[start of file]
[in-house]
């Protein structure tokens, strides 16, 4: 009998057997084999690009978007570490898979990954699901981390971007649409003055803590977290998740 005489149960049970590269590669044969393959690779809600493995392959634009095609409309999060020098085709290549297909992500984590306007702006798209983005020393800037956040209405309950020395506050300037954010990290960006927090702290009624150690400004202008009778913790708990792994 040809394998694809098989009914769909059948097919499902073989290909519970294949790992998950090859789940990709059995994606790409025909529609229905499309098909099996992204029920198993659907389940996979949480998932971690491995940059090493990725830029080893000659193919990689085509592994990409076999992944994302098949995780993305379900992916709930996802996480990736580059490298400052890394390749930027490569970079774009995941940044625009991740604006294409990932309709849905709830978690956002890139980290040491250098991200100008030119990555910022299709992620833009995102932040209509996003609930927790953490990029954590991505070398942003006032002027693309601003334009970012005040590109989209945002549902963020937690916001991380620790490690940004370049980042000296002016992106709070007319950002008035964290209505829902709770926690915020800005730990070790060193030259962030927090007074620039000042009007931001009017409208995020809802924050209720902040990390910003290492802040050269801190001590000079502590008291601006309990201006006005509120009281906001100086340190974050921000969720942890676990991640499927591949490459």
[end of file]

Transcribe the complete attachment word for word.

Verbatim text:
[in-house]
């Protein structure tokens, strides 16, 4: 009998057997084999690009978007570490898979990954699901981390971007649409003055803590977290998740 005489149960049970590269590669044969393959690779809600493995392959634009095609409309999060020098085709290549297909992500984590306007702006798209983005020393800037956040209405309950020395506050300037954010990290960006927090702290009624150690400004202008009778913790708990792994 040809394998694809098989009914769909059948097919499902073989290909519970294949790992998950090859789940990709059995994606790409025909529609229905499309098909099996992204029920198993659907389940996979949480998932971690491995940059090493990725830029080893000659193919990689085509592994990409076999992944994302098949995780993305379900992916709930996802996480990736580059490298400052890394390749930027490569970079774009995941940044625009991740604006294409990932309709849905709830978690956002890139980290040491250098991200100008030119990555910022299709992620833009995102932040209509996003609930927790953490990029954590991505070398942003006032002027693309601003334009970012005040590109989209945002549902963020937690916001991380620790490690940004370049980042000296002016992106709070007319950002008035964290209505829902709770926690915020800005730990070790060193030259962030927090007074620039000042009007931001009017409208995020809802924050209720902040990390910003290492802040050269801190001590000079502590008291601006309990201006006005509120009281906001100086340190974050921000969720942890676990991640499927591949490459």